Refinancing your home can save you a lot of money on interest if you can secure a lower mortgage rate or shorter repayment term. That being said, closing costs can add up quickly and may not always make refinancing worth it.
So, how much does it cost to refinance? It depends. But you’ll need to account for closing costs, which can range between 2% and 5% of the total loan amount. Here’s a look at why people refinance their mortgage, what it generally costs, and how to lower some of your closing costs.
You can easily compare personalized mortgage refinance rates on Credible.
- Why refinance your mortgage?
- How much does mortgage refinancing cost?
- Common mortgage refinancing fees
- How to lower some closing costs
- Can you get a no-closing-cost refinance loan?
- How to know if refinancing is worth the cost
A few potential benefits that you stand to gain by refinancing your mortgage include:
Lower your rate
One of the best reasons to refinance your mortgage is to secure a new, lower interest rate. Lowering your rate by a single percentage point can save you thousands of dollars in interest payments over the life of the loan. Refinancing generally isn’t worth it if it results in a higher interest rate.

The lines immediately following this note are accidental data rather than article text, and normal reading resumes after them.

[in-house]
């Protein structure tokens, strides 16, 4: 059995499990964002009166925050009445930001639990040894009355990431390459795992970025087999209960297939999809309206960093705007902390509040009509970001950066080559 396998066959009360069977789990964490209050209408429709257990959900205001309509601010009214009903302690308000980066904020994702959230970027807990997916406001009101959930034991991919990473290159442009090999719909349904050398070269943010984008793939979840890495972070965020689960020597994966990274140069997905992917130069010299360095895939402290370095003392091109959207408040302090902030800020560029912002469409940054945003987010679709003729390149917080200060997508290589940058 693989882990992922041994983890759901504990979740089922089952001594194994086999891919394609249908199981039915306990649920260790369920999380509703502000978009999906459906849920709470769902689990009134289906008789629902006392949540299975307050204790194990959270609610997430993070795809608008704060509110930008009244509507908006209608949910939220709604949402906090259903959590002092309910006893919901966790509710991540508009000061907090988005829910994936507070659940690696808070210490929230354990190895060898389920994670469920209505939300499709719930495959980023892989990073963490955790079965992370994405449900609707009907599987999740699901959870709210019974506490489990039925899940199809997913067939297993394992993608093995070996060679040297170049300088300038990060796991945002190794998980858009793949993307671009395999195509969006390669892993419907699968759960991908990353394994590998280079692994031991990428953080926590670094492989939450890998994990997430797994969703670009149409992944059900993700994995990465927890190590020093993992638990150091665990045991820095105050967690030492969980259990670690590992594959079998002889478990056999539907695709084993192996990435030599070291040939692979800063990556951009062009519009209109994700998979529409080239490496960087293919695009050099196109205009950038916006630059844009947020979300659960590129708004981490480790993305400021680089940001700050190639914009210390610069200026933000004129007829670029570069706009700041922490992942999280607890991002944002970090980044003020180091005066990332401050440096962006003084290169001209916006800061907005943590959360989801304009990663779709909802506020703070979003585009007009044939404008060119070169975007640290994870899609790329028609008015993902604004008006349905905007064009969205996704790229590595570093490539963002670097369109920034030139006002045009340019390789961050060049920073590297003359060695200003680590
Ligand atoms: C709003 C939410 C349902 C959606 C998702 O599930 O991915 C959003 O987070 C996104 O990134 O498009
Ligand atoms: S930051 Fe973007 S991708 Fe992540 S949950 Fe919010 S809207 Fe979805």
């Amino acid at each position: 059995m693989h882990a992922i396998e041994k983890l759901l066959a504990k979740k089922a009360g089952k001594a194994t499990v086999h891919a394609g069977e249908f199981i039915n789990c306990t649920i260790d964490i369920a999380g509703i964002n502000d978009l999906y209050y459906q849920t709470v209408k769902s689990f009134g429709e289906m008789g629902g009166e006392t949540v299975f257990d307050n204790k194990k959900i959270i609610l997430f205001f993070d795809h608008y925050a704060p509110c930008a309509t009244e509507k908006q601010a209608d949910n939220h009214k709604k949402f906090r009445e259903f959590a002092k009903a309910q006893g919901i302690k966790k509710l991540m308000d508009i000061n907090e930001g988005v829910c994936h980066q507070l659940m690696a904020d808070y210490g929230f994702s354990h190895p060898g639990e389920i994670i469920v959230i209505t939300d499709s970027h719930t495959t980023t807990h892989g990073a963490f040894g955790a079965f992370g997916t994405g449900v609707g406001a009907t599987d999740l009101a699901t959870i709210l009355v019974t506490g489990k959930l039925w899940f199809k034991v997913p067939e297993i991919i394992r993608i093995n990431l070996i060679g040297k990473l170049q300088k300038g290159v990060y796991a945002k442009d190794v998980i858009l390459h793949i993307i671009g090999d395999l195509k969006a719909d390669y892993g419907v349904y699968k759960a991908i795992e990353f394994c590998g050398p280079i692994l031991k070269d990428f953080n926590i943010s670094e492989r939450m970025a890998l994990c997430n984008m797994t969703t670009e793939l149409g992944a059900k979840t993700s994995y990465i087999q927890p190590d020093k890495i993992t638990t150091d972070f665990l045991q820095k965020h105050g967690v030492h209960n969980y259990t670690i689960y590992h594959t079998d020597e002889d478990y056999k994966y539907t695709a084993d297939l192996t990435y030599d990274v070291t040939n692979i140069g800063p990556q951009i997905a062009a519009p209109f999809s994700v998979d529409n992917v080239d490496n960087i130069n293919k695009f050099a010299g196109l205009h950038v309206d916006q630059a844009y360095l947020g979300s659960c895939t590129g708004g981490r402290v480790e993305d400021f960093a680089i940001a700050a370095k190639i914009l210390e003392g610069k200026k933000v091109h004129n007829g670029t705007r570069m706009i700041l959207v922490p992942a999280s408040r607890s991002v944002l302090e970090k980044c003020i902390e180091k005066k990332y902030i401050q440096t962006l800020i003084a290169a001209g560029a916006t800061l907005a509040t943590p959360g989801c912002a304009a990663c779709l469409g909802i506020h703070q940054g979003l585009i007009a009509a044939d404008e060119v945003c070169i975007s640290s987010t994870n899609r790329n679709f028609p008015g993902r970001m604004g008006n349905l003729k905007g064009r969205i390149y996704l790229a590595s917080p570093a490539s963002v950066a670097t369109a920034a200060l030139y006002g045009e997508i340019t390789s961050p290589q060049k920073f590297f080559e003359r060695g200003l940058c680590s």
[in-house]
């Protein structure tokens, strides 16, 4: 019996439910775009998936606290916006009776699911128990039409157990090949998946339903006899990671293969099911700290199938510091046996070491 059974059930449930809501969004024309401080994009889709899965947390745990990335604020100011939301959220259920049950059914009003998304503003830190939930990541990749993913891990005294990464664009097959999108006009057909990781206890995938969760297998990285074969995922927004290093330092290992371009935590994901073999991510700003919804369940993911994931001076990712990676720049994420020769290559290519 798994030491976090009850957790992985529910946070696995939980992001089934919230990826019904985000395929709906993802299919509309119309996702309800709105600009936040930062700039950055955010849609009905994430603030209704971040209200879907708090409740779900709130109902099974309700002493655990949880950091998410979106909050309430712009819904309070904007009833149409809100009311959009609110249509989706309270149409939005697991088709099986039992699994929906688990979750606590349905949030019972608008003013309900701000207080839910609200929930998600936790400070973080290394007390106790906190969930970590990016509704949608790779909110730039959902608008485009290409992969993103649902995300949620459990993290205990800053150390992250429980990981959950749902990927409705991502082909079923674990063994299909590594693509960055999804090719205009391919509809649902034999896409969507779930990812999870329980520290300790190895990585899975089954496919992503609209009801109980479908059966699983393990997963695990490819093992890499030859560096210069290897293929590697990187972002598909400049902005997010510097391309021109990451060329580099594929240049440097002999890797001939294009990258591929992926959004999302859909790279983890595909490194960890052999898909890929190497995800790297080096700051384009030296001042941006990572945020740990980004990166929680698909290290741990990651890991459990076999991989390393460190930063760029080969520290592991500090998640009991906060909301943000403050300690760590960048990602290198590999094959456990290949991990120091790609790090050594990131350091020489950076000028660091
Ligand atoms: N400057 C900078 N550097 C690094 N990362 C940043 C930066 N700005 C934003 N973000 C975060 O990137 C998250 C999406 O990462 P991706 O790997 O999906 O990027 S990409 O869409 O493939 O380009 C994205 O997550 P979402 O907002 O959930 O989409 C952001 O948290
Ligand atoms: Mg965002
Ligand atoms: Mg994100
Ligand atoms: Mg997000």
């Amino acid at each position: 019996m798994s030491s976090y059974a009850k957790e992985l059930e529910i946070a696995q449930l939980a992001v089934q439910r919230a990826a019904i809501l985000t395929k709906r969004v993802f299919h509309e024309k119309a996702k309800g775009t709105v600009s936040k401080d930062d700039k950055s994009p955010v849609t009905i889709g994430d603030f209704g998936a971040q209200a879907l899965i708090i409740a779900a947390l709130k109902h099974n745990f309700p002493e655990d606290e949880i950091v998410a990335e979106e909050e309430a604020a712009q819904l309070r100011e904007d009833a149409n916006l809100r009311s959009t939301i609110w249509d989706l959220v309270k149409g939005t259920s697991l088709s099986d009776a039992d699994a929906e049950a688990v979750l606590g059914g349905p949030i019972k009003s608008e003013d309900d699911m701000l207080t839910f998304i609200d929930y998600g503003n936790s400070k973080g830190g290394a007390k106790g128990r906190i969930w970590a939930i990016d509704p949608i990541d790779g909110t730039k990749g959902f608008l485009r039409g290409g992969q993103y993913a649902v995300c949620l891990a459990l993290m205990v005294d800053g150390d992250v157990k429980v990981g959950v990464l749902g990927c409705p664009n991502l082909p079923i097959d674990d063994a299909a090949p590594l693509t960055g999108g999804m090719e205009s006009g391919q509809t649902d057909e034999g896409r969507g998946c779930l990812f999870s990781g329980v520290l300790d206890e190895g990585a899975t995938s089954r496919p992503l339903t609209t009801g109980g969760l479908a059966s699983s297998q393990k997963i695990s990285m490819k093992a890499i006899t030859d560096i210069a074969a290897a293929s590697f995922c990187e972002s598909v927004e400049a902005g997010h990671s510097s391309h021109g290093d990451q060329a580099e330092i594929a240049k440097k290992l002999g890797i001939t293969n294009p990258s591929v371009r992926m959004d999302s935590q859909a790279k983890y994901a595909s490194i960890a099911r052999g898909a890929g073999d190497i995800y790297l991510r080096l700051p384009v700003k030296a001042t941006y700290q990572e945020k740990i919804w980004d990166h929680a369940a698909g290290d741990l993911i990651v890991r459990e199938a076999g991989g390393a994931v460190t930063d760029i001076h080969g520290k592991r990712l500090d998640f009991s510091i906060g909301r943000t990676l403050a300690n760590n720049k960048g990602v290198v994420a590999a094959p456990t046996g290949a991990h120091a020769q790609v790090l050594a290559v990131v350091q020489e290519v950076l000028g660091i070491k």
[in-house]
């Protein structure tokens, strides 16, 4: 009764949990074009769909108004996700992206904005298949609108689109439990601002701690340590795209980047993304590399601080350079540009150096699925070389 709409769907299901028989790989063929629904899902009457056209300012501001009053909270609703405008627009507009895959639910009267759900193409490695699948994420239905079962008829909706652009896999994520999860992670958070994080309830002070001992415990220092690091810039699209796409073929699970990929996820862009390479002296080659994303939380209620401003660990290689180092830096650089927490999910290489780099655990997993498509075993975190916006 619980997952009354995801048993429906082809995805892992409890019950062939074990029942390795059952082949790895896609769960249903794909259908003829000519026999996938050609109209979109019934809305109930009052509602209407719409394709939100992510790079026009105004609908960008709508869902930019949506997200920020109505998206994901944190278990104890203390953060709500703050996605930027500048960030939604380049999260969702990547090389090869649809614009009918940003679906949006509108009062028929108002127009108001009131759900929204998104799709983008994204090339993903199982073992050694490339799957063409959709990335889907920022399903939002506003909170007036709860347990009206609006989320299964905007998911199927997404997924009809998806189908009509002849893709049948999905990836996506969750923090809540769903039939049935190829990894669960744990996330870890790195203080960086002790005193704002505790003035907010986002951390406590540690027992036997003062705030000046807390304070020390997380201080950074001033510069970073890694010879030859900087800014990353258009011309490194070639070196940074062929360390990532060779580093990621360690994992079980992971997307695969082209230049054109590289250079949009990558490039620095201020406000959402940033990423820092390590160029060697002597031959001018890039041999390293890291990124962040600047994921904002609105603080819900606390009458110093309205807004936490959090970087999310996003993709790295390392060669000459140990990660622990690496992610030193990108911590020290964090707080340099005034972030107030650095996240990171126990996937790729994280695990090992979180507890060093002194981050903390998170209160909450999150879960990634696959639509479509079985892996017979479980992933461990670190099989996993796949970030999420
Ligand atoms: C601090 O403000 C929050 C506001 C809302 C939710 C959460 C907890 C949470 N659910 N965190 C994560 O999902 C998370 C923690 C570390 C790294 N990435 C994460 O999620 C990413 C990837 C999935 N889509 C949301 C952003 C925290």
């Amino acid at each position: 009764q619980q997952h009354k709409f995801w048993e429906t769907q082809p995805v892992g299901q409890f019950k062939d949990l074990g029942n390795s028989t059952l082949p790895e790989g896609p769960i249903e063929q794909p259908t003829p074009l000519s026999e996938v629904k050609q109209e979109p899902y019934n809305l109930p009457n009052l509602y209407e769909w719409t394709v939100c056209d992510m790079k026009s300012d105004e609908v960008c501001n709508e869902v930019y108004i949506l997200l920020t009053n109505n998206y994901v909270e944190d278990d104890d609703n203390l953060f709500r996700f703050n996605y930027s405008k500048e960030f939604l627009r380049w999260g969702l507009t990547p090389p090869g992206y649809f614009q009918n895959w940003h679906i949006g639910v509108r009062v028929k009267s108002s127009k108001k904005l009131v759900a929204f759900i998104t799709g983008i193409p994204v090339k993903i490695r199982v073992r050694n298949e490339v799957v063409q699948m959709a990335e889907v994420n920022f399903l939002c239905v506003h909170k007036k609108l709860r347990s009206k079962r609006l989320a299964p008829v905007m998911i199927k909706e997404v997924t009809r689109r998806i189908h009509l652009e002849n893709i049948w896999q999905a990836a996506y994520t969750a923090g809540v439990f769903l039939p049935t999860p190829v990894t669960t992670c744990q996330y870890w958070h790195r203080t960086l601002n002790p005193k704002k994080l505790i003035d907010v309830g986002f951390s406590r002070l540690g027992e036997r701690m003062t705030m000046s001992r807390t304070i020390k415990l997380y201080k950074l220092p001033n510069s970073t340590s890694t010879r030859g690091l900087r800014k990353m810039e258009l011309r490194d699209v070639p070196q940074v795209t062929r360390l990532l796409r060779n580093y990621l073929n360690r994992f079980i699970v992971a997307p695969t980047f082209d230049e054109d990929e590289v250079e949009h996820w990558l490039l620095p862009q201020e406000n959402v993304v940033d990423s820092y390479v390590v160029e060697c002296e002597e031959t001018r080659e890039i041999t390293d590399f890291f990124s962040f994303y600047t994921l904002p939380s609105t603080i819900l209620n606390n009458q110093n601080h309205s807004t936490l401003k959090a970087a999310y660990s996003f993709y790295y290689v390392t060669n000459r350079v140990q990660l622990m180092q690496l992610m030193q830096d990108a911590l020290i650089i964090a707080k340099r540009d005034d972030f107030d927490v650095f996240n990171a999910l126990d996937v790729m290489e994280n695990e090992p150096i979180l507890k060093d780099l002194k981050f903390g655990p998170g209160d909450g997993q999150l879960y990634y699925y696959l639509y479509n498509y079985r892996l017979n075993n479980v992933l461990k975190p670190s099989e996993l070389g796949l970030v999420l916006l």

A lower interest rate may also lead to a lower mortgage payment, which can take some pressure off your monthly budget. If you improved your credit score since taking out your original home loan, you may qualify for a better interest rate.
Change your loan term
If you choose to refinance to a shorter loan term, you can save even more money on interest. The fewer months you need to make a mortgage payment, the less you spend on interest. Just keep in mind that your monthly payment will likely go up if you shorten your repayment term.
Switch your loan type
Refinancing also gives you the chance to change your loan type. If you have an adjustable-rate mortgage (ARM), you may find that switching to a fixed-rate mortgage makes repayment easier to manage since you’ll now have a consistent monthly payment.
Switching to a fixed-rate mortgage also locks in your interest rate so it can’t fluctuate over the life of your loan. If you can secure a lower interest rate now by switching to a fixed-rate mortgage, it can potentially save you a lot over the years.
Tap into your home equity